0
research-article

Heat Transfer in a Rotating Cooling Channel (AR = 2:1) with Rib Turbulators and a Tip Turning Vane

[+] Author and Article Information
Andrew F Chen

Turbine Heat Transfer Laboratory, Department of Mechanical Engineering, Texas A&M University, College Station, TX 77843-3123
mrandrewchen@outlook.com

Hao-Wei Wu

Turbine Heat Transfer Laboratory, Department of Mechanical Engineering, Texas A&M University, College Station, TX 77843-3123
zwoodwu@gmail.com

Nian Wang

Turbine Heat Transfer Laboratory, Department of Mechanical Engineering, Texas A&M University, College Station, TX 77843-3123
wangnian@gmail.com

Je-Chin Han

Fellow ASME, Turbine Heat Transfer Laboratory, Department of Mechanical Engineering, Texas A&M University, College Station, TX 77843-3123
jc-han@tamu.edu

1Corresponding author.

ASME doi:10.1115/1.4040260 History: Received January 31, 2018; Revised April 30, 2018

Abstract

Experimental investigation on rotation and turning vane effects on heat transfer was performed in a two-pass rectangular internal cooling channel. The channel has an aspect ratio of AR = 2:1 and a 180 deg tip-turn, which is a scaled up model of a typical internal cooling passage of gas turbine airfoils. The leading and trailing surfaces are roughened with 45 deg angled parallel ribs (staggered, P/e = 8, e/Dh = 0.1). Tests were performed in a pressurized vessel (570 kPa) where higher rotation numbers (Ro) can be achieved with a maximum Ro = 0.42. Five Reynolds numbers (Re) were examined (Re = 10,000 to 40,000). At each Reynolds number, five rotational speeds (? = 0 to 400 rpm) were considered. Results showed that rotation effects are stronger in the tip regions as compared to other surfaces. Heat transfer enhancement up to 4 times was observed on the tip wall at the highest rotation number. However, heat transfer enhancement is reduced to about 1.5 times with the presence of a tip turning vane at the highest rotation number. Generally, the tip turning vane reduces the effects of rotation, especially in the turn portion.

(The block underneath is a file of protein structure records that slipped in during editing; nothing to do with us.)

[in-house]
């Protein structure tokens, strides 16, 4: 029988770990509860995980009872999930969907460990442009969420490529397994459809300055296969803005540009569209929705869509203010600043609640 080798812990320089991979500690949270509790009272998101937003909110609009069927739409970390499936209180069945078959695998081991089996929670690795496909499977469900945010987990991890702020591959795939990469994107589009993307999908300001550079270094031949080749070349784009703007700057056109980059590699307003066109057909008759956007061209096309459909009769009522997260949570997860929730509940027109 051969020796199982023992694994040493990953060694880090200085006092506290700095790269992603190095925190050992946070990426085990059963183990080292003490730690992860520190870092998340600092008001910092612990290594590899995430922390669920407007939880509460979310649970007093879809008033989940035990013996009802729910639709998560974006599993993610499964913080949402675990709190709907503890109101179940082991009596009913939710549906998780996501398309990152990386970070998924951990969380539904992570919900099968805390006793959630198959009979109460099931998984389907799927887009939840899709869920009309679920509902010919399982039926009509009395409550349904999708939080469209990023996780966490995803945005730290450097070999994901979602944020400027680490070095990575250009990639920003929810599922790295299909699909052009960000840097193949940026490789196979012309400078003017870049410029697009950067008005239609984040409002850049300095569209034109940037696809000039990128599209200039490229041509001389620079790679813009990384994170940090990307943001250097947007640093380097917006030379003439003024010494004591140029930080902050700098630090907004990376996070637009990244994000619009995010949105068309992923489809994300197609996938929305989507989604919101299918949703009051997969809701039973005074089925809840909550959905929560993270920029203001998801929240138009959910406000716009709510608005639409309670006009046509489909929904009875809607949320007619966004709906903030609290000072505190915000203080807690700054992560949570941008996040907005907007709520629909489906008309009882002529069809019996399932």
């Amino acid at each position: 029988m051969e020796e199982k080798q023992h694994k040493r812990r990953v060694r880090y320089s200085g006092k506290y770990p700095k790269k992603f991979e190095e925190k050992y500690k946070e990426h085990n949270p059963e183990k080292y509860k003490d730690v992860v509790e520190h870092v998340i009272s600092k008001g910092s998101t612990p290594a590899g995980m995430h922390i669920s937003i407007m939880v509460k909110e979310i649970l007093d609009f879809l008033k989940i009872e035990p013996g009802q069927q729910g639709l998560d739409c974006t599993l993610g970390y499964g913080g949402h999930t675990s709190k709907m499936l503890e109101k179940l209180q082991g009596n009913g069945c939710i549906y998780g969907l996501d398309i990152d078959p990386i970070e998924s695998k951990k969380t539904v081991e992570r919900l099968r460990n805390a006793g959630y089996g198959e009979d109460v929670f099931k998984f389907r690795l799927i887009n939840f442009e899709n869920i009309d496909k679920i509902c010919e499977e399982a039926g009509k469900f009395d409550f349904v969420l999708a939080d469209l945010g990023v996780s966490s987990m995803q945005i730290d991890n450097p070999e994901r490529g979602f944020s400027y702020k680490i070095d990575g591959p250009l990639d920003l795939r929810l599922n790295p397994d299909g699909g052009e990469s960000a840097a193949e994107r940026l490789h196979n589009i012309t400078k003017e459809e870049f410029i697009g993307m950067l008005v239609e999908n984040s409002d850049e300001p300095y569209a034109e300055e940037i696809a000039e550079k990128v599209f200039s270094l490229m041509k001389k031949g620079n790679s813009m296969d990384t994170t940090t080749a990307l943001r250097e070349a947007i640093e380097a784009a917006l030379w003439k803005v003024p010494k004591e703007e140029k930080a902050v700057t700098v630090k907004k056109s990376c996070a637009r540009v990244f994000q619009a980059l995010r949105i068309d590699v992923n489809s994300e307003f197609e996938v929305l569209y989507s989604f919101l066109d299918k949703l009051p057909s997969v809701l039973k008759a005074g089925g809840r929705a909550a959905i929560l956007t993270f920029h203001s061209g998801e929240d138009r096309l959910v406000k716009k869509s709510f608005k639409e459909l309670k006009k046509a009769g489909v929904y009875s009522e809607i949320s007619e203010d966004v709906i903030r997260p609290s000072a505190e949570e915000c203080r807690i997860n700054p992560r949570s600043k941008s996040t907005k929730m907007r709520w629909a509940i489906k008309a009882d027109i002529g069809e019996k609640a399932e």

Copyright (c) 2018 by ASME
Your Session has timed out. Please sign back in to continue.

References

Figures

Tables

Errata

Discussions

Some tools below are only available to our subscribers or users with an online account.

Related Content

Customize your page view by dragging and repositioning the boxes below.

Related Journal Articles
Related eBook Content
Topic Collections

Sorry! You do not have access to this content. For assistance or to subscribe, please contact us:

  • TELEPHONE: 1-800-843-2763 (Toll-free in the USA)
  • EMAIL: asmedigitalcollection@asme.org
Sign In